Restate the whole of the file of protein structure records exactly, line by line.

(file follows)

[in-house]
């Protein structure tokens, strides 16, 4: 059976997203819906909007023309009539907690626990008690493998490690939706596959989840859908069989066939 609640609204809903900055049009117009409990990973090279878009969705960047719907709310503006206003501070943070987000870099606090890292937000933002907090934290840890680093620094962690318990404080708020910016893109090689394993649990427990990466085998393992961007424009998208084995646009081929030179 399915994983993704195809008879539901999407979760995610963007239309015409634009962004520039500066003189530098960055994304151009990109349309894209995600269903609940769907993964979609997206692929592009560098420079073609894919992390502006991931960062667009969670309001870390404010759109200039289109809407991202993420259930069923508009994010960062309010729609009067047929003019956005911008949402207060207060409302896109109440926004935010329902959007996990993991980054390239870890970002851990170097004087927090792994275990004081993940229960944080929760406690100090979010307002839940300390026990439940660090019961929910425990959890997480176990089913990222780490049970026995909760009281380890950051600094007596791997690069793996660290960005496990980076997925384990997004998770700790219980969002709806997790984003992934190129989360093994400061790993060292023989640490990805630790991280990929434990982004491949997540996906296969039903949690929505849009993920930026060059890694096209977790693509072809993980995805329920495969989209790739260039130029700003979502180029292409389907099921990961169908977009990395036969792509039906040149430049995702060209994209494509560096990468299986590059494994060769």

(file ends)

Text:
[in-house]
């Protein structure tokens, strides 16, 4: 059976997203819906909007023309009539907690626990008690493998490690939706596959989840859908069989066939 609640609204809903900055049009117009409990990973090279878009969705960047719907709310503006206003501070943070987000870099606090890292937000933002907090934290840890680093620094962690318990404080708020910016893109090689394993649990427990990466085998393992961007424009998208084995646009081929030179 399915994983993704195809008879539901999407979760995610963007239309015409634009962004520039500066003189530098960055994304151009990109349309894209995600269903609940769907993964979609997206692929592009560098420079073609894919992390502006991931960062667009969670309001870390404010759109200039289109809407991202993420259930069923508009994010960062309010729609009067047929003019956005911008949402207060207060409302896109109440926004935010329902959007996990993991980054390239870890970002851990170097004087927090792994275990004081993940229960944080929760406690100090979010307002839940300390026990439940660090019961929910425990959890997480176990089913990222780490049970026995909760009281380890950051600094007596791997690069793996660290960005496990980076997925384990997004998770700790219980969002709806997790984003992934190129989360093994400061790993060292023989640490990805630790991280990929434990982004491949997540996906296969039903949690929505849009993920930026060059890694096209977790693509072809993980995805329920495969989209790739260039130029700003979502180029292409389907099921990961169908977009990395036969792509039906040149430049995702060209994209494509560096990468299986590059494994060769």